Agency mulls delisting of western Great Lakes wolves

AP file photo In this Feb. 10, 2006, file photo released by Michigan Technological University, a pack of gray wolves is shown on Isle Royale National Park in northern Michigan. Wolves in parts of the western Great Lakes region are are being considered for removal from the endangered species list, but several prior attempts to remove protections for the predators have been rejected by judges and new legal challenges are certain.

Populations in that region viable, Fish and Wildlife says


Capital Press

The U.S. Fish and Wildlife Service again plans to again consider removing gray wolves in the western Great Lakes region from the federal list of threatened and endangered species.

Based on several petitions from state governments and hunting groups, the agency has found that delisting the gray wolf in Minnesota, Wisconsin and Michigan "may be warranted."

The agency will conduct a more thorough review of scientific data before reaching a final decision.

Wolf populations in the western Great Lakes region are viable despite disease pressure and "human-caused mortalities," and each of the three states has regulatory measures in place to protect the species, according to the agency.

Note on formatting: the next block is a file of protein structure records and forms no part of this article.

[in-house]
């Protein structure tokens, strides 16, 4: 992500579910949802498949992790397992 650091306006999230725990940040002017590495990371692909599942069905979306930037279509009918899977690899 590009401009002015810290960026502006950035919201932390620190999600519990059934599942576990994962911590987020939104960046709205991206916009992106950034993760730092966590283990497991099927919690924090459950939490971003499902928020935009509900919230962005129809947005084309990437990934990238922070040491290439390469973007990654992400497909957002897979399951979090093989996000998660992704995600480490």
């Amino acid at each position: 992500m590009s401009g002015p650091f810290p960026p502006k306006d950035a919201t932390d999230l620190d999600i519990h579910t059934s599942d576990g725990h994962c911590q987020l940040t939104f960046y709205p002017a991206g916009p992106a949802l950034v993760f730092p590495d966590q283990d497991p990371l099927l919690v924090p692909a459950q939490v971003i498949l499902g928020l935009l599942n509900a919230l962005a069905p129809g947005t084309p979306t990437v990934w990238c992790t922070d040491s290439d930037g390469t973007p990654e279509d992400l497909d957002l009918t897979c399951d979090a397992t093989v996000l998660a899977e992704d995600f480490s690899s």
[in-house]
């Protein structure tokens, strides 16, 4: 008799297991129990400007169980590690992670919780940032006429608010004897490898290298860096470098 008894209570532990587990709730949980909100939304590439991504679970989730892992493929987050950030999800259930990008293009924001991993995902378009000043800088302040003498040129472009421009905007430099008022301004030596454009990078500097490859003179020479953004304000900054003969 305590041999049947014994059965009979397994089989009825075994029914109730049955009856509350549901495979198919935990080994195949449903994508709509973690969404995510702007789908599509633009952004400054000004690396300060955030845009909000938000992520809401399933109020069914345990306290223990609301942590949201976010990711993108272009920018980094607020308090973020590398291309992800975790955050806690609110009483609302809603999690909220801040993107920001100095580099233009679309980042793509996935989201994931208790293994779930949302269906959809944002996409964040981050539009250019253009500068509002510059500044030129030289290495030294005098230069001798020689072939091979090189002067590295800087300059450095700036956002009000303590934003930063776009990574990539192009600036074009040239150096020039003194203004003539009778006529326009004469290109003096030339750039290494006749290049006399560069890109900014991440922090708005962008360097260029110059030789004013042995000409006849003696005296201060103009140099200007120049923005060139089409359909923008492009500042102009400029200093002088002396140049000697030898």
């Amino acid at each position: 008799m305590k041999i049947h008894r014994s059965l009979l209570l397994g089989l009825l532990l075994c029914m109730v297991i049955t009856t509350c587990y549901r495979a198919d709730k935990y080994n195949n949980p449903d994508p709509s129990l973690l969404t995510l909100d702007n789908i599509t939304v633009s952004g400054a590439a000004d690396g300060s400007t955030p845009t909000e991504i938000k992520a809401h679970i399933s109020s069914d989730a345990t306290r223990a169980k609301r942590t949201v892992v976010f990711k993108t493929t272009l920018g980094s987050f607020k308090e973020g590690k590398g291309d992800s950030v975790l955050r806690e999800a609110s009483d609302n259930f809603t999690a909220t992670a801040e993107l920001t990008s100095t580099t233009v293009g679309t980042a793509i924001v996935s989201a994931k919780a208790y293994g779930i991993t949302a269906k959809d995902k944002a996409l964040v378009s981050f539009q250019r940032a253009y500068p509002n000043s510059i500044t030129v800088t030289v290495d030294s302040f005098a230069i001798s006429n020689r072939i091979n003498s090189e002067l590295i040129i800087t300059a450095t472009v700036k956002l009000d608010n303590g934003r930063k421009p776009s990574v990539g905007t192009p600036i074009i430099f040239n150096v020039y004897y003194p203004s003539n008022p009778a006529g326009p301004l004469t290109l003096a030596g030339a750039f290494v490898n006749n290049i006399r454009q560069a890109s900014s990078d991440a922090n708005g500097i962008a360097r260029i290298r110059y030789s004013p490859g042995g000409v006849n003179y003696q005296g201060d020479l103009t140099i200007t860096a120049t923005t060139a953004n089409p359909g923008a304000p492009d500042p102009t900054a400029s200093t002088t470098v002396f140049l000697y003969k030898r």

The Fish and Wildlife Service previously delisted wolves in the Great Lakes region in 2007, but that decision was invalidated by a federal judge the following year.

In 2009, the agency again delisted wolves in the region, but then withdrew the decision as part of a legal settlement with environmental groups.

The Humane Society of the U.S., which opposes delisting, plans to submit arguments to the Fish and Wildlife Service against the removal of any federal protection for the wolf, said Howard Goldman, Minnesota state director for the group.

"We don't believe the wolf is recovered on a national level," he said, adding that the animals only inhabit about 5 percent of their historic range. "The species, as such, has not recovered."

Not all environmental groups oppose delisting wolves in the Great Lakes region.

Wolves in those states have "good connectivity" with populations in Canada, and state regulations are adequate to ensure their continued survival, said Cat Lazaroff, communications director for Defenders of Wildlife. "The Great Lakes management plans have been pretty good."

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